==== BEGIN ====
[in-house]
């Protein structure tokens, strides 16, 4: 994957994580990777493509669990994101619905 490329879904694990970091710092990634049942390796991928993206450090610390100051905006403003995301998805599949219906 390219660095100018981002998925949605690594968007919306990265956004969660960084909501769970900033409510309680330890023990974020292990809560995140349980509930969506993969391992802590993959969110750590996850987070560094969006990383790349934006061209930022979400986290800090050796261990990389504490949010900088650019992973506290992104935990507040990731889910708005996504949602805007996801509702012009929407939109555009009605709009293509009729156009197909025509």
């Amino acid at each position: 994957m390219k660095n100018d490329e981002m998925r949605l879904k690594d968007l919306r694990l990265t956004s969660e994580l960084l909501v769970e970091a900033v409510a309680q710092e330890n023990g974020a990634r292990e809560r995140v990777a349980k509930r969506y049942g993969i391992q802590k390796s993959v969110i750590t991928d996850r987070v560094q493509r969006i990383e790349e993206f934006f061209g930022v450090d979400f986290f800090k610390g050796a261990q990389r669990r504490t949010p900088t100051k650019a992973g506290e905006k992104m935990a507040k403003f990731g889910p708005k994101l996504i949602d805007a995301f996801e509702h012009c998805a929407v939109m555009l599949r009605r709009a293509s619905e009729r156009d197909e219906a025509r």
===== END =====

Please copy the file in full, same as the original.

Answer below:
[in-house]
């Protein structure tokens, strides 16, 4: 994957994580990777493509669990994101619905 490329879904694990970091710092990634049942390796991928993206450090610390100051905006403003995301998805599949219906 390219660095100018981002998925949605690594968007919306990265956004969660960084909501769970900033409510309680330890023990974020292990809560995140349980509930969506993969391992802590993959969110750590996850987070560094969006990383790349934006061209930022979400986290800090050796261990990389504490949010900088650019992973506290992104935990507040990731889910708005996504949602805007996801509702012009929407939109555009009605709009293509009729156009197909025509």
């Amino acid at each position: 994957m390219k660095n100018d490329e981002m998925r949605l879904k690594d968007l919306r694990l990265t956004s969660e994580l960084l909501v769970e970091a900033v409510a309680q710092e330890n023990g974020a990634r292990e809560r995140v990777a349980k509930r969506y049942g993969i391992q802590k390796s993959v969110i750590t991928d996850r987070v560094q493509r969006i990383e790349e993206f934006f061209g930022v450090d979400f986290f800090k610390g050796a261990q990389r669990r504490t949010p900088t100051k650019a992973g506290e905006k992104m935990a507040k403003f990731g889910p708005k994101l996504i949602d805007a995301f996801e509702h012009c998805a929407v939109m555009l599949r009605r709009a293509s619905e009729r156009d197909e219906a025509r």